Of course, it is possible that the cybercriminals believe that Apple is more likely to cave under the pressure of consumer fear. It is also possible that, despite the belief that they are based in London, the hackers are in fact playing a cleverer game than thought. The truth is that nobody knows. What we do know, is that Apple is working hand in hand with the authorities to attempt to pinpoint the hackers’ location.
Change Your Password!
One theory is that, because people use the same passwords on different sites, this group of hackers may simply be using passwords gained from previous hacks such as those that happened to Yahoo and LinkedIn.
The Yahoo hack culminated with credentials for millions of accounts being sold on the dark web. In fact, just last week another five million accounts were spotted for sale. As such, it is possible that TCF bought the credentials they intend to wipe iCloud accounts with online.
With that in mind, anybody concerned that Apple might lose control of the situation (should they continue to refuse to pay up the ransom) is strongly advised to change their password. In reality, it is important to change passwords once in awhile anyway. In addition, to be secure from circumstances such as these, it is always best to have secure and different passwords for each subscription or account that you have.
Admittedly, this isn’t always easy, as it can be hard to remember so many passwords. One good solution is to use a reliable password manager, like KeePass. That way you only need to remember one password to access all of your different (complicated) passwords.
In addition, it is possible to set up two-factor authorization for iCloud accounts. Simply go to Apple.com, log in with your iCloud credentials, and go down to settings. This will stop anybody from being able to access your account even if they get hold of your password.
Ignore the Call
In addition, scammers are piggybacking on TCF extortion attempts in order to commit a scam of their own. Reportedly, people have been receiving calls from scammers who claim to be Apple. These calls are not real, so if you receive one, hang up at once and do not hand over any of your credentials.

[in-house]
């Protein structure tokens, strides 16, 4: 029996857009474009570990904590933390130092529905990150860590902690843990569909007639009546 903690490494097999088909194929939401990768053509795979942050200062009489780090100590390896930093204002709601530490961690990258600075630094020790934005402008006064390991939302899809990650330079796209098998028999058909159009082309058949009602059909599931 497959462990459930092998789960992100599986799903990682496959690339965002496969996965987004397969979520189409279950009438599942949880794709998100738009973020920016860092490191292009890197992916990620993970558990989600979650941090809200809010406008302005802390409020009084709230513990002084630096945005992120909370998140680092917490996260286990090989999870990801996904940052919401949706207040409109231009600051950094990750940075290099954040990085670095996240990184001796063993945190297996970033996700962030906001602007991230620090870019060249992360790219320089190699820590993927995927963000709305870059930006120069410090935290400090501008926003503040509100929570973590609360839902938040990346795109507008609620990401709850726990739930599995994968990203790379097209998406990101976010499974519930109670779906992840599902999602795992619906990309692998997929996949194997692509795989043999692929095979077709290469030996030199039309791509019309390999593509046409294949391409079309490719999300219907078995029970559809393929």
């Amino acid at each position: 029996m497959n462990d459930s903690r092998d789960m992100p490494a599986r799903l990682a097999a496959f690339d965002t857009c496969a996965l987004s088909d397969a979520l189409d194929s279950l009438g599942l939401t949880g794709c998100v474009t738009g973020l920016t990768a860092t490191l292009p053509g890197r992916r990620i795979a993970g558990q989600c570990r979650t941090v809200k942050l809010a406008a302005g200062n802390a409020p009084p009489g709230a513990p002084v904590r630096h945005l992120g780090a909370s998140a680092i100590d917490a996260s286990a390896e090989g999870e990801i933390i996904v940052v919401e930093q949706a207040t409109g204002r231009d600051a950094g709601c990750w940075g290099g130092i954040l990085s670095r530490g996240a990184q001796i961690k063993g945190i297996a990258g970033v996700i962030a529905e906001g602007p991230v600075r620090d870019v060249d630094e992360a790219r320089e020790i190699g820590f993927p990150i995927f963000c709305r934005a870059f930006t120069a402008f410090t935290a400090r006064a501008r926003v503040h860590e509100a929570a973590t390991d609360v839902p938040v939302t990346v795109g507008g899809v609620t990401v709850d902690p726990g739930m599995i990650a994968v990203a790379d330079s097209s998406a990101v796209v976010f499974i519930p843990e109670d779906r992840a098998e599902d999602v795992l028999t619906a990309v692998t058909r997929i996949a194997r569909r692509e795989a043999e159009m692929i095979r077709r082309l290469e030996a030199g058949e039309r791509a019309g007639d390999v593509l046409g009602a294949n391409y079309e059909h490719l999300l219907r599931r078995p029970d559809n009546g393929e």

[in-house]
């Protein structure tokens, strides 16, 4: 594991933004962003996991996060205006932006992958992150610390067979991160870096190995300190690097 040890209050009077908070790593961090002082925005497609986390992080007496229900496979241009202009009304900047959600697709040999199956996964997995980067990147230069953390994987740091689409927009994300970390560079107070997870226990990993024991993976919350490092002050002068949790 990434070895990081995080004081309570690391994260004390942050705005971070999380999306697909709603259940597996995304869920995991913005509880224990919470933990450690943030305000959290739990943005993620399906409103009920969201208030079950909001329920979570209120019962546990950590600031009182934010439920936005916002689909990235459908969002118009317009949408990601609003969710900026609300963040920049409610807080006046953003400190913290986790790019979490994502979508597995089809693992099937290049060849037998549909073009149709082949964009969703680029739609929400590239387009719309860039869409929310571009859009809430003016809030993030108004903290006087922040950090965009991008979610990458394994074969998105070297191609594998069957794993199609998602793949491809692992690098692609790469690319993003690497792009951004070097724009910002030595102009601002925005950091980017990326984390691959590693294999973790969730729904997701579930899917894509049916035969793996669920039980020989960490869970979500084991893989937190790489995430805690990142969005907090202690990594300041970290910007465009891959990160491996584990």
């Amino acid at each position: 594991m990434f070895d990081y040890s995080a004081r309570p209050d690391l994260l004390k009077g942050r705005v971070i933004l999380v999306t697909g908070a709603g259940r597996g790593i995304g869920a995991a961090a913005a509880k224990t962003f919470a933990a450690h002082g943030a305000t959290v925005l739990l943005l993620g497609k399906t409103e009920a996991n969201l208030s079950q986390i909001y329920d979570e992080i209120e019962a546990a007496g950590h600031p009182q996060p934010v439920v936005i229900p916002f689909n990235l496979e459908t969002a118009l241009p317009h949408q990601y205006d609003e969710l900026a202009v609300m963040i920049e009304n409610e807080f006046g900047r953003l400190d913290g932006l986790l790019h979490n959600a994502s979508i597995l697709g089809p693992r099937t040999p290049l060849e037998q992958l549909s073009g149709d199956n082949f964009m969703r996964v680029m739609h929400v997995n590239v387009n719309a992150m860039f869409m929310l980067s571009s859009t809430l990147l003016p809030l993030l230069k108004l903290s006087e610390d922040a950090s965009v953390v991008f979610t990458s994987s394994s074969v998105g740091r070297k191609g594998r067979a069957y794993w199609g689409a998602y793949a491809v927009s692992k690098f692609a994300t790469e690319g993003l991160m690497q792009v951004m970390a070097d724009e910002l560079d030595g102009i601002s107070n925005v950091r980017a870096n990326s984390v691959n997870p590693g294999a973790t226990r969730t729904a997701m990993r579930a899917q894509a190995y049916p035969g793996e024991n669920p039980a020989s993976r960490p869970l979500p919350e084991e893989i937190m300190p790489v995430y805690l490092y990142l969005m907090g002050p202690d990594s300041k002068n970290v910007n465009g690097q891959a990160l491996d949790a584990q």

Perhaps the most intriguing bit of information that has emerged so far, is that at least one of the accounts that has been exposed by the hackers (in an attempt to verify their claims), has a password that has allegedly never been used on another site. This raises the level of intrigue even further. Apple’s statement assures the public that it has not been hacked:
“There have not been any breaches in any of Apple’s systems including iCloud and Apple ID. The alleged list of email addresses and passwords appears to have been obtained from previously compromised third-party services.”
A unique password, however, would appear to stand in opposition to Apple’s claim. Or does it? It is possible that this is all part of TCF’s game plan: a large-scale attempt at social engineering.
With that in mind, I would recommend that the authorities look closely at the accounts that have so far been released to the press, and in particular the one with the unique password. After all, if Apple really hasn’t been hacked, then that unique password could be a huge clue: whoever owns that iCloud account could be in on the hustle.
Sky News Interview?
Finally, last night TCF announced on its Twitter account that one of its members was in a Skype meeting with Sky News. So far, 12 hours later, nothing has been released. Hilariously, the tweet claims that a member called Turkish Troy is in a conversation with the media giant – even showing a picture of the alleged hacker in question. Worst hackers ever, or biggest hoaxers ever? For now, you decide.
Opinions are the writer’s own.
Title Image credit: Apple iCloud logo